655. Plasma Linezolid Concentrations Are Correlated with Thrombocytopenia and Anemia
Session: Poster Abstract Session: Pharmacokinetics and Adverse Drug Reactions
Friday, October 21, 2011
Room: Poster Hall B1
Background: Currently, it is thought that drug monitoring and dose adjustment are not required during therapy with linezolid (LZD). However, cytopenia is sometimes observed during LZD therapy. This study aimed to investigate the correlation between plasma LZD concentration and cytopenia.

Methods: Between October 2009 and February 2011, 35 adult patients (men, 26; mean age, 50.8 years) were administered LZD at the University of Tokyo Hospital. On days 3, 7,and 14 after the initial administration and on the day that adverse events occurred, venous blood samples were drawn just before the next dose of LZD was administered. The plasma LZD concentrations were measured by high-performance liquid chromatography. In addition, the clinical symptoms and laboratory findings associated with the adverse effects were also monitored.

Results: The conditions for which the patients in the study population required LZD therapy were as follows: bacteremia (n = 15), mediastinitis (n = 8), wound infection (n = 6), pneumonia (n = 3), and others (n = 3). Thrombocytopenia occurred in 15 patients (42.8%). Univariate analysis showed that age and renal insufficiency were dependent risk factors that were associated with thrombocytopenia (P < 0.001). The high plasma LZD concentration on day 3 was strongly correlated with the decreasing creatinine clearance level (r = 0.750). The median plasma LZD concentration for thrombocytopenic patients was significantly higher than that for nonthrombocytopenic patients (day 3, 16.2 ± 5.8  vs. 4.5 ± 2.3 μg/mL; day 7, 18.1 ± 6.9 vs. 4.7 ± 3.0 μg/mL; day 14, 18.3 ± 5.5 vs. 6.5 ± 3.1 μg/mL; P < 0.001). Among thrombocytopenic patients, the platelet level rapidly decreased to 89.4%, 75.0%, and 51.0% on days 3, 7, and 14, respectively. The platelet and hemoglobin levels decreased with increase in the LZD concentrations, and these changes were significantly correlated (r = 0.634 and r = 0.551, respectively).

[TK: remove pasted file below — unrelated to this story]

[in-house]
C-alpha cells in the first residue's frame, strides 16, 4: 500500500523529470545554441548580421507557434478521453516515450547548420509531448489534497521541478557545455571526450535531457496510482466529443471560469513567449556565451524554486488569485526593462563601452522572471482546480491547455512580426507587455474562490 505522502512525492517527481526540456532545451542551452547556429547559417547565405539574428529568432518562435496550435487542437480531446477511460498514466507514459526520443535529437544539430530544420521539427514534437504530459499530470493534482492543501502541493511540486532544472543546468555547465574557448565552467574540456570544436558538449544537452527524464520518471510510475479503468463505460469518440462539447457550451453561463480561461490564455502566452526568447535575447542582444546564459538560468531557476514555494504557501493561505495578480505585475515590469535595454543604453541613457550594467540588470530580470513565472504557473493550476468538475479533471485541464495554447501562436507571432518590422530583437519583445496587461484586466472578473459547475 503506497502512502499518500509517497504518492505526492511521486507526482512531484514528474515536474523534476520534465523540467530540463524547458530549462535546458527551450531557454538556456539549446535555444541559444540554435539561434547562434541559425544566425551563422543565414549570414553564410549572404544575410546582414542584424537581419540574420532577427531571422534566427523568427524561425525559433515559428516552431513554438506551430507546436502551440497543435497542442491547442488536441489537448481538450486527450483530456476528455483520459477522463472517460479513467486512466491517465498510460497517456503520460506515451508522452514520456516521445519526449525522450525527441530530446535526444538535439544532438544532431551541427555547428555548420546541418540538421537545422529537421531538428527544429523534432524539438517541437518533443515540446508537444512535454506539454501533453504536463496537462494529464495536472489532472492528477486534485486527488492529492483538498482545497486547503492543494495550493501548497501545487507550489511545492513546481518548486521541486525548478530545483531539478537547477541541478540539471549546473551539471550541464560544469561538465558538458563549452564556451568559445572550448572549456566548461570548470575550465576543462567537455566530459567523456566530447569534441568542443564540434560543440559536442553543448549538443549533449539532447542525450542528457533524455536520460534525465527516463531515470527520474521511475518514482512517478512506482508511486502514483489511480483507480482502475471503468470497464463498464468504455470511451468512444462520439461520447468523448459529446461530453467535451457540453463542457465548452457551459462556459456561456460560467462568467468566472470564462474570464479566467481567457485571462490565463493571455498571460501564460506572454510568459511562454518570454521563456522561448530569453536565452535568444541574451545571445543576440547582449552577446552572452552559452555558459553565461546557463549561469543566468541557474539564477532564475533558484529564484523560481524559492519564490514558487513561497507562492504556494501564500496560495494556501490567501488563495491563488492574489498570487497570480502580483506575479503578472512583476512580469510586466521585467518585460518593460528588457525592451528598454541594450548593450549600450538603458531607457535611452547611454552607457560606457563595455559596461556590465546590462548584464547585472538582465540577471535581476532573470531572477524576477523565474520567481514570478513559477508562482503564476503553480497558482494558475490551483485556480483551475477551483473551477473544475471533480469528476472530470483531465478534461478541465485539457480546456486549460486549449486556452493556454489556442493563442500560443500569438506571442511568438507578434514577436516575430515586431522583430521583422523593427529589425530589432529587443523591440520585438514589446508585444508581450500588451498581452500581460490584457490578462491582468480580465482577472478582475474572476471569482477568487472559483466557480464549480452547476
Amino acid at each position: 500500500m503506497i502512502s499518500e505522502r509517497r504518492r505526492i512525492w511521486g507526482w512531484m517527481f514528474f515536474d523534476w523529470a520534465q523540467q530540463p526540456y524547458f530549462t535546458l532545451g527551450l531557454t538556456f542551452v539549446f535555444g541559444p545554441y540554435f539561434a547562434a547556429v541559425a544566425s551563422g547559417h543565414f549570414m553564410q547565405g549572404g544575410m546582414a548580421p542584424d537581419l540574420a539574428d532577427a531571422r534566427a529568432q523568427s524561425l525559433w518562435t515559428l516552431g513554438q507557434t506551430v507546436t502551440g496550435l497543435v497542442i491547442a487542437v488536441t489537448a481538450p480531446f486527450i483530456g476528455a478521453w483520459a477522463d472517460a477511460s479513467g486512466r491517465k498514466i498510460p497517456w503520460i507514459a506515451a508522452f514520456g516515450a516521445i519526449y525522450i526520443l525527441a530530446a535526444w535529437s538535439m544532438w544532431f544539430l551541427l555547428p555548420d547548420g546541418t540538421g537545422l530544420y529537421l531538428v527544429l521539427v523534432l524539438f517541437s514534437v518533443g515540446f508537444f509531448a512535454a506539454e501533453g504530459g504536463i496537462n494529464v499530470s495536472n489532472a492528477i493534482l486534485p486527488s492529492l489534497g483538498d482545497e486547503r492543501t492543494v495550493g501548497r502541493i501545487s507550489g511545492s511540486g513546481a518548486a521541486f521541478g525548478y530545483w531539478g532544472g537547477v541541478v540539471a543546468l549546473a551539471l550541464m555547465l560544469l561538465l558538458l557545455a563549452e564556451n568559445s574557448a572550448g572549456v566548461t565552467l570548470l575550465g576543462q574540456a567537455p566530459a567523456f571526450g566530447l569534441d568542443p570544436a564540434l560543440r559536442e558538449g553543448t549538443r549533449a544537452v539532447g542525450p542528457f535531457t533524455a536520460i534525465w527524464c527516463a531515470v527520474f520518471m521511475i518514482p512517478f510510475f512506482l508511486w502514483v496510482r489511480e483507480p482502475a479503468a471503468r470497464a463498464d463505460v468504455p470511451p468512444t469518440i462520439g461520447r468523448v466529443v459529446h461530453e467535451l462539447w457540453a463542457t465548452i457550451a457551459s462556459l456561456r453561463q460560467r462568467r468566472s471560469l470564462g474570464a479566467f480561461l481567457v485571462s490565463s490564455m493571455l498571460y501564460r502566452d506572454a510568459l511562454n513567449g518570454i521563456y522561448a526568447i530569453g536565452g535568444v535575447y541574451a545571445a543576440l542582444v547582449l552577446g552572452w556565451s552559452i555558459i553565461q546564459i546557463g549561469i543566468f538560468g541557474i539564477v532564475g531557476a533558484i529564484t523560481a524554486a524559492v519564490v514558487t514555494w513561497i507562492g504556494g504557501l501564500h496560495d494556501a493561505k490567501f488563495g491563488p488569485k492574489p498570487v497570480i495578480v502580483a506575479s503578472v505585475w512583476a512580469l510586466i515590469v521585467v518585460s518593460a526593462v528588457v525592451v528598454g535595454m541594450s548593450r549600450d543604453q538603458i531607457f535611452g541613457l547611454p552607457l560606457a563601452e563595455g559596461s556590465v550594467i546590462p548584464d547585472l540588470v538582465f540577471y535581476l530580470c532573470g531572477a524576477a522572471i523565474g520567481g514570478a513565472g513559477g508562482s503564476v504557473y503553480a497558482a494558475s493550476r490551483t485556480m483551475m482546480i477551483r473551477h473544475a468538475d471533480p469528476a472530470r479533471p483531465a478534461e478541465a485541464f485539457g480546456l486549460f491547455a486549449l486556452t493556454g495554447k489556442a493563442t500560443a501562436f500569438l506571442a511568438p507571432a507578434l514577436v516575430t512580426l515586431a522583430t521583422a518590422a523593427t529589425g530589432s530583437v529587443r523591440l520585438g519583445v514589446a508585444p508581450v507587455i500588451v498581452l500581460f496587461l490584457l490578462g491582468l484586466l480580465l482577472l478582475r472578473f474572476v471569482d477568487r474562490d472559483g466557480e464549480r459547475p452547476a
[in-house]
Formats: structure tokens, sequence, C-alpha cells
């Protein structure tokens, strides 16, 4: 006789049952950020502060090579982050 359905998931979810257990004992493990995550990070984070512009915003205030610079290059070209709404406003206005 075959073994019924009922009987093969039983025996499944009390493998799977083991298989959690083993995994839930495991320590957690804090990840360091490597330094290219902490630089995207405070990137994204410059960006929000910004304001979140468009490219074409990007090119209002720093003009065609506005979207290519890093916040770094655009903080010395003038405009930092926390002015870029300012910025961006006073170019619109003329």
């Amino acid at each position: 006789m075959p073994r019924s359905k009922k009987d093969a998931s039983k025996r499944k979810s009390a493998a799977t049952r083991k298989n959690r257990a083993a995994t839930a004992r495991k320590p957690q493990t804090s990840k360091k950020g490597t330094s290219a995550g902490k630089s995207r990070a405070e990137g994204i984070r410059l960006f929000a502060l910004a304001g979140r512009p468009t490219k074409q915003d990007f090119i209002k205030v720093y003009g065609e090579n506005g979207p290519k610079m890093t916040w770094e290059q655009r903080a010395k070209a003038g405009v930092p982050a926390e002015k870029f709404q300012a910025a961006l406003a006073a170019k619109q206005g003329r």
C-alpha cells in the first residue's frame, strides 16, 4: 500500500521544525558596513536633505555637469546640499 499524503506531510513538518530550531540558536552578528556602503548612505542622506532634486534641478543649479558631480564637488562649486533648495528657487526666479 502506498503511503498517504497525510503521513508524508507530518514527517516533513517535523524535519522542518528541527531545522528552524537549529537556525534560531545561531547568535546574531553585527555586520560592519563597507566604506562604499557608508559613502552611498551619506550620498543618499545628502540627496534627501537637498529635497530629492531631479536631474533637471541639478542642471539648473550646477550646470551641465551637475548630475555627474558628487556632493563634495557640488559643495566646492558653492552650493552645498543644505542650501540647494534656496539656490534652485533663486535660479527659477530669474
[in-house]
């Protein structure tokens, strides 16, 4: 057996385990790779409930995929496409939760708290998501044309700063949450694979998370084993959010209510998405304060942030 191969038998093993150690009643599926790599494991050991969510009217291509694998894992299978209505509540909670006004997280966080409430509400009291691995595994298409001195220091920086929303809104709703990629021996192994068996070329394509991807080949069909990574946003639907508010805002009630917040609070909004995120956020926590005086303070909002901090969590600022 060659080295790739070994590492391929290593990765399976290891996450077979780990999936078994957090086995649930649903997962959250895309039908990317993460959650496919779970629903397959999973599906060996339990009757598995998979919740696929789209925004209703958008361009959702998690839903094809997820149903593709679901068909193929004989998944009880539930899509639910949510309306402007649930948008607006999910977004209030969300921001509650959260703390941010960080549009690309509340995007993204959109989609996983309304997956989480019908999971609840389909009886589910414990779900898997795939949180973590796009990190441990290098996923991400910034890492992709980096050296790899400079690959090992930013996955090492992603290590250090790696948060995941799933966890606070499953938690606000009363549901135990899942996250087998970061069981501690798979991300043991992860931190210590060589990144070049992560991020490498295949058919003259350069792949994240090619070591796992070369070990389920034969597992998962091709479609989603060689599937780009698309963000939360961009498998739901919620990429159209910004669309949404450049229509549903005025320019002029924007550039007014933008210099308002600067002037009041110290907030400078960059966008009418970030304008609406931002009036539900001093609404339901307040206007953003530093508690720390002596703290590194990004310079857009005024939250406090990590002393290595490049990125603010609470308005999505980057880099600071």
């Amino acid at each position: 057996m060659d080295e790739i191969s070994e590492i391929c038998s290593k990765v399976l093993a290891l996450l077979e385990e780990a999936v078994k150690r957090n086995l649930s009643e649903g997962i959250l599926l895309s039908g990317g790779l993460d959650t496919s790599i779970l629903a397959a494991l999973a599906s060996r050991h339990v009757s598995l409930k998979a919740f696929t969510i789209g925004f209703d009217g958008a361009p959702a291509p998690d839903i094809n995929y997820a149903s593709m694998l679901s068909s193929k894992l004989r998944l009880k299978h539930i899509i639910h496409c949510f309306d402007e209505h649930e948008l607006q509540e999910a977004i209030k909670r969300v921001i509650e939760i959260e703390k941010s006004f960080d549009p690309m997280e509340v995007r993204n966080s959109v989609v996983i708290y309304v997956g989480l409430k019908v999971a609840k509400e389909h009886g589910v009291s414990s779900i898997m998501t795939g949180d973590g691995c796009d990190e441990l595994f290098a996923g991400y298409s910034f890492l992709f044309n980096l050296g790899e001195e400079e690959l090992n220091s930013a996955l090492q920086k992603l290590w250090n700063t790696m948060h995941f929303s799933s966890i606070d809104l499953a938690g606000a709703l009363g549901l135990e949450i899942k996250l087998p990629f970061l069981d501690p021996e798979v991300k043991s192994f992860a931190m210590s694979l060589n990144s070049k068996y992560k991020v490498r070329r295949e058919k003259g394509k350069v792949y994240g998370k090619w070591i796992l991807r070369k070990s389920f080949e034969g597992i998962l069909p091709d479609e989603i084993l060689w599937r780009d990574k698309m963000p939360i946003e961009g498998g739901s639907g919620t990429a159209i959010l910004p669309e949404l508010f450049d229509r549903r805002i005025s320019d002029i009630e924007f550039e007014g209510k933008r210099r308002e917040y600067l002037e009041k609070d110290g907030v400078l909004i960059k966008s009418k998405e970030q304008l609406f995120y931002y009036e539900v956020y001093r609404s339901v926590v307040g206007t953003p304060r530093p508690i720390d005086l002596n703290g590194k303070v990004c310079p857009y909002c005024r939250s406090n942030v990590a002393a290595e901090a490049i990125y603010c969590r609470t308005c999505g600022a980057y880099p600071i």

Conclusion: The plasma LZD concentration correlated with thrombocytopenia and anemia in a concentration-dependent manner, especially in the elderly and in patients with renal insufficiency. These findings indicate that careful monitoring and dose adjustment may be necessary during LZD therapy for such patients.


Subject Category: C. Clinical studies of bacterial infections and antibacterials including sexually transmitted diseases and mycobacterial infections (surveys, epidemiology, and clinical trials)

Yoko Nukui, MD, PhD1, Shuji Hatakeyama, MD, PhD2, Koh Okamoto, MD2, Takehito Yamamoto, MS3, Akihiro Hisaka, PhD4, Hiroshi Suzuki, PhD3, Hiroshi Yotsuyanagi, MD, PhD2 and Kyoji Moriya, MD, PhD1, (1)Department of Infection Control and Prevention, University of Tokyo Hospital, Tokyo, Japan, (2)Department of Infectious Diseases, University of Tokyo Hospital, Tokyo, Japan, (3)Department of Pharmacy, University of Tokyo Hospital, Tokyo, Japan, (4)Pharmacology and Pharmacokinetics, 22nd Century Medical and Research Center, University of Tokyo Hospital, Tokyo, Japan

Disclosures:

Y. Nukui, None

S. Hatakeyama, None

K. Okamoto, None

T. Yamamoto, None

A. Hisaka, None

H. Suzuki, None

H. Yotsuyanagi, None

K. Moriya, None

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